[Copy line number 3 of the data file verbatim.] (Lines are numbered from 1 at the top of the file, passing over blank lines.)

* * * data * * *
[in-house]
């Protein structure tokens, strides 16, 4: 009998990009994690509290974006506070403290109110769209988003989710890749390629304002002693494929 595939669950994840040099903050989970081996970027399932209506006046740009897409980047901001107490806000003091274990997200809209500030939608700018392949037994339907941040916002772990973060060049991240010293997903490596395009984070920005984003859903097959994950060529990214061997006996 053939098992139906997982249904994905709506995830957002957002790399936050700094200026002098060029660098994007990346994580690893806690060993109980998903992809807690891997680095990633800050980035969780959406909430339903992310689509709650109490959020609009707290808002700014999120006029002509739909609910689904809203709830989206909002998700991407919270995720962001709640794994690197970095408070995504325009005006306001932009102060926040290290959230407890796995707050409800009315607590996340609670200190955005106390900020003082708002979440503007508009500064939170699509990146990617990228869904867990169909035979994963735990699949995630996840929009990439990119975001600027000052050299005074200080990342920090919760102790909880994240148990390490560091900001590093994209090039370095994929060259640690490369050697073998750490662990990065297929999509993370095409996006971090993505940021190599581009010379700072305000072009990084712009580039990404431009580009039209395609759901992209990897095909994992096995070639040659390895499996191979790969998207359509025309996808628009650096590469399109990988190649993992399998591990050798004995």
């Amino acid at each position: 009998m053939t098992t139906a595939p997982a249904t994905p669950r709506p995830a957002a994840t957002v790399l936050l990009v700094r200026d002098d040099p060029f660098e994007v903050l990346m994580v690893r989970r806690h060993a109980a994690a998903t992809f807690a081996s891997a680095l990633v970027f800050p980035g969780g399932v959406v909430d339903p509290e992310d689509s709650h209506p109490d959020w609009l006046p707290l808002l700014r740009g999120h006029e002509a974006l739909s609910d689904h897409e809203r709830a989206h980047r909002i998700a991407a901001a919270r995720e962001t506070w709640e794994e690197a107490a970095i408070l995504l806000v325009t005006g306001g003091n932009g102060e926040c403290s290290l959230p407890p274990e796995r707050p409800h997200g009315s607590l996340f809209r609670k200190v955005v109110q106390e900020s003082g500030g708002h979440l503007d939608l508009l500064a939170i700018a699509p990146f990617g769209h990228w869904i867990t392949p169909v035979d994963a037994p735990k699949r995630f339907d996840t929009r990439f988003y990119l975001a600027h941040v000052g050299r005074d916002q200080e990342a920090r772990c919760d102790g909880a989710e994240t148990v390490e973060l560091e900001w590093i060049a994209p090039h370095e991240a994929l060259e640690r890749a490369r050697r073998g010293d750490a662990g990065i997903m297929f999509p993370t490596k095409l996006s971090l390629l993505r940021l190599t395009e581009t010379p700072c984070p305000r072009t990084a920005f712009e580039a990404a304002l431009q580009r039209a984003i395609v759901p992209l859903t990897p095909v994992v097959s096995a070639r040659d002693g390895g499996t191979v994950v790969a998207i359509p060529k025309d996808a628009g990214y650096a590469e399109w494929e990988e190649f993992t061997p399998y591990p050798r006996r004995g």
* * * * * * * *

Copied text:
């Amino acid at each position: 009998m053939t098992t139906a595939p997982a249904t994905p669950r709506p995830a957002a994840t957002v790399l936050l990009v700094r200026d002098d040099p060029f660098e994007v903050l990346m994580v690893r989970r806690h060993a109980a994690a998903t992809f807690a081996s891997a680095l990633v970027f800050p980035g969780g399932v959406v909430d339903p509290e992310d689509s709650h209506p109490d959020w609009l006046p707290l808002l700014r740009g999120h006029e002509a974006l739909s609910d689904h897409e809203r709830a989206h980047r909002i998700a991407a901001a919270r995720e962001t506070w709640e794994e690197a107490a970095i408070l995504l806000v325009t005006g306001g003091n932009g102060e926040c403290s290290l959230p407890p274990e796995r707050p409800h997200g009315s607590l996340f809209r609670k200190v955005v109110q106390e900020s003082g500030g708002h979440l503007d939608l508009l500064a939170i700018a699509p990146f990617g769209h990228w869904i867990t392949p169909v035979d994963a037994p735990k699949r995630f339907d996840t929009r990439f988003y990119l975001a600027h941040v000052g050299r005074d916002q200080e990342a920090r772990c919760d102790g909880a989710e994240t148990v390490e973060l560091e900001w590093i060049a994209p090039h370095e991240a994929l060259e640690r890749a490369r050697r073998g010293d750490a662990g990065i997903m297929f999509p993370t490596k095409l996006s971090l390629l993505r940021l190599t395009e581009t010379p700072c984070p305000r072009t990084a920005f712009e580039a990404a304002l431009q580009r039209a984003i395609v759901p992209l859903t990897p095909v994992v097959s096995a070639r040659d002693g390895g499996t191979v994950v790969a998207i359509p060529k025309d996808a628009g990214y650096a590469e399109w494929e990988e190649f993992t061997p399998y591990p050798r006996r004995g």